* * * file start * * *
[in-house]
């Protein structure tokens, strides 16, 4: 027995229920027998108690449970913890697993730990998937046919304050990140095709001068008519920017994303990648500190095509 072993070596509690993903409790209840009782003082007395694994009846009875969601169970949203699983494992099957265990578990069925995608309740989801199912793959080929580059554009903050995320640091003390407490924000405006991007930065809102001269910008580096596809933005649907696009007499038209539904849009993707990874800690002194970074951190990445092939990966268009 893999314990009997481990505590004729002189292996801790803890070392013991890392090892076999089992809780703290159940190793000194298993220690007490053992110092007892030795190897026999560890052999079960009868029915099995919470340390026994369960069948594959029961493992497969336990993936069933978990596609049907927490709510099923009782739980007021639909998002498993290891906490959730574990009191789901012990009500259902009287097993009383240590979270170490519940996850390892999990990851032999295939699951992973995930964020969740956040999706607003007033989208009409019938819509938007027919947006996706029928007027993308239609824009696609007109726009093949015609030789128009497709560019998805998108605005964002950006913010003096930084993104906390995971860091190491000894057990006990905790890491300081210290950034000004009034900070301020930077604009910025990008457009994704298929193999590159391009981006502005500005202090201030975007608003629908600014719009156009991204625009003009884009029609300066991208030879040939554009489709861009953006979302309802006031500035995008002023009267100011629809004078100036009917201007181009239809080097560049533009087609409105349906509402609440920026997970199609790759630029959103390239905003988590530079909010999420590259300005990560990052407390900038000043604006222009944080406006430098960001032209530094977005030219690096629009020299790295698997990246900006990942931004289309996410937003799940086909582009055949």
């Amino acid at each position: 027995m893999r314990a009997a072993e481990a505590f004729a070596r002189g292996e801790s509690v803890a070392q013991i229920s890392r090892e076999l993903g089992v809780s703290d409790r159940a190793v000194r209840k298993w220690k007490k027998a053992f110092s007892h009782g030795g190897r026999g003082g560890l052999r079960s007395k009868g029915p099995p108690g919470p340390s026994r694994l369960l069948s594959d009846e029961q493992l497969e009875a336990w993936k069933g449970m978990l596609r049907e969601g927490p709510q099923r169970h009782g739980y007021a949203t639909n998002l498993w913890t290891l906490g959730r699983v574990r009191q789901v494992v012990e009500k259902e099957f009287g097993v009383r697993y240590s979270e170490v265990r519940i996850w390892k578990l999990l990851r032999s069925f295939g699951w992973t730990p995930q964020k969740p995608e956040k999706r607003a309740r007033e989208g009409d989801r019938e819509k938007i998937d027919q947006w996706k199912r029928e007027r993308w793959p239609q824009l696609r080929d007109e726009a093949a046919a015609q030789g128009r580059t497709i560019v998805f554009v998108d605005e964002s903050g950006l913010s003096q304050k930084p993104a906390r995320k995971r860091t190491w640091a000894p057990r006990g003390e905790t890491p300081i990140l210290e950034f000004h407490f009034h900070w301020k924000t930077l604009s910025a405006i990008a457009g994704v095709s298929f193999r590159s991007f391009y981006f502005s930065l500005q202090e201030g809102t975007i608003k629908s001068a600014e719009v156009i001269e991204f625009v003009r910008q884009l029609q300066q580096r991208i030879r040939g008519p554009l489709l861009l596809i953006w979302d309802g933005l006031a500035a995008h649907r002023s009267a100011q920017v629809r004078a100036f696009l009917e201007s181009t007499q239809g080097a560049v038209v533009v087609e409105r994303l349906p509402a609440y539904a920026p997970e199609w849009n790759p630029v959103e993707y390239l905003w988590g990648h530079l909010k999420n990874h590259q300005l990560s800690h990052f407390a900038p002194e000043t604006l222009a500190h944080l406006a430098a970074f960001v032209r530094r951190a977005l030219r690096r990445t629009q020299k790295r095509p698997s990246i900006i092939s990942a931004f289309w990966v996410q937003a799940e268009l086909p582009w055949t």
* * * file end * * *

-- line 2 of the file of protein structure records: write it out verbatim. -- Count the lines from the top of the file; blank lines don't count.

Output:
């Protein structure tokens, strides 16, 4: 027995229920027998108690449970913890697993730990998937046919304050990140095709001068008519920017994303990648500190095509 072993070596509690993903409790209840009782003082007395694994009846009875969601169970949203699983494992099957265990578990069925995608309740989801199912793959080929580059554009903050995320640091003390407490924000405006991007930065809102001269910008580096596809933005649907696009007499038209539904849009993707990874800690002194970074951190990445092939990966268009 893999314990009997481990505590004729002189292996801790803890070392013991890392090892076999089992809780703290159940190793000194298993220690007490053992110092007892030795190897026999560890052999079960009868029915099995919470340390026994369960069948594959029961493992497969336990993936069933978990596609049907927490709510099923009782739980007021639909998002498993290891906490959730574990009191789901012990009500259902009287097993009383240590979270170490519940996850390892999990990851032999295939699951992973995930964020969740956040999706607003007033989208009409019938819509938007027919947006996706029928007027993308239609824009696609007109726009093949015609030789128009497709560019998805998108605005964002950006913010003096930084993104906390995971860091190491000894057990006990905790890491300081210290950034000004009034900070301020930077604009910025990008457009994704298929193999590159391009981006502005500005202090201030975007608003629908600014719009156009991204625009003009884009029609300066991208030879040939554009489709861009953006979302309802006031500035995008002023009267100011629809004078100036009917201007181009239809080097560049533009087609409105349906509402609440920026997970199609790759630029959103390239905003988590530079909010999420590259300005990560990052407390900038000043604006222009944080406006430098960001032209530094977005030219690096629009020299790295698997990246900006990942931004289309996410937003799940086909582009055949």